Short answer: Along with political theories, institutions and movements, you’ll study the ways nations are connected and interact with each other – specifically their political, legal and economic relationships.
You'll be able to critically analyse these relationships and understand the behaviour of nations; i.e. the factors that lead to military conflict (or peaceful co-operation), and the current trends towards a world that is both more globally integrated and fragmented.
Some of the issues you’ll explore include the global response to COVID-19, the Syrian War, the implications of Brexit, nuclear proliferation, the global refugee crisis, and Trump’s America.
Short answer: Sort of.
As an undergrad, you can only study the dedicated Politics and International Relations stream in the Bachelor of Arts and Bachelor of Advanced Studies (Politics and International Relations) degree.
Short answer: They’re related but have some pretty big differences.
Both programs include exclusive subjects available only to those enrolled in each stream.
The Politics and International Relations stream focuses on politics at both the domestic and international levels, and – as previously mentioned - the ways nations relate to each other politically, legally and economically.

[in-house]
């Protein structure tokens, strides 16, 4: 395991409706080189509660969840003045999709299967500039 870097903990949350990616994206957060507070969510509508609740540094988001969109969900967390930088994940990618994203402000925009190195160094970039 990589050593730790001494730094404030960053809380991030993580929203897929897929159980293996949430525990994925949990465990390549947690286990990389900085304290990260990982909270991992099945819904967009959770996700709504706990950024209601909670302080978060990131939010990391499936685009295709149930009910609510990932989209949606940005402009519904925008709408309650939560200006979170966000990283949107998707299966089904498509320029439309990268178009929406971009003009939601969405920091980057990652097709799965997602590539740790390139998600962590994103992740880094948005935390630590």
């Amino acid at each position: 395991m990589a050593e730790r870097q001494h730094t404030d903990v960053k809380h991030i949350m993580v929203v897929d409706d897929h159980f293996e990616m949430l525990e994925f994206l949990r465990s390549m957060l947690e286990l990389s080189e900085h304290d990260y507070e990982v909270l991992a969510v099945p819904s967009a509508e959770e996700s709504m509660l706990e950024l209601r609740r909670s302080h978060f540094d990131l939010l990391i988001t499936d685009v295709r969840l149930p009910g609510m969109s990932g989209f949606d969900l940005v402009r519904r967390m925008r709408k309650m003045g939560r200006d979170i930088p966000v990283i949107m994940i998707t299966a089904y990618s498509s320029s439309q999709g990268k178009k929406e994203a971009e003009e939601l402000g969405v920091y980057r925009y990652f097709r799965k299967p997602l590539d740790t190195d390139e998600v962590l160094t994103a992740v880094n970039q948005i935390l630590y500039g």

The International and Global Studies stream has more of a social and cultural focus. It includes language and exchange components that are built into the degree, and is more concerned with the history of social movements, effects of globalisation, cultural experiences, and linguistic skills.
Politics and International Relations graduates can be found across a broad range of careers and roles, including: diplomat, political adviser, trade negotiator, journalist, policy consultant, researcher, current affairs producer, intelligence and risk analyst, speechwriter, NGO development manager, project manager, communications specialist, public relations officer.
Prospective students should refer to our course pages for the most up-to-date information.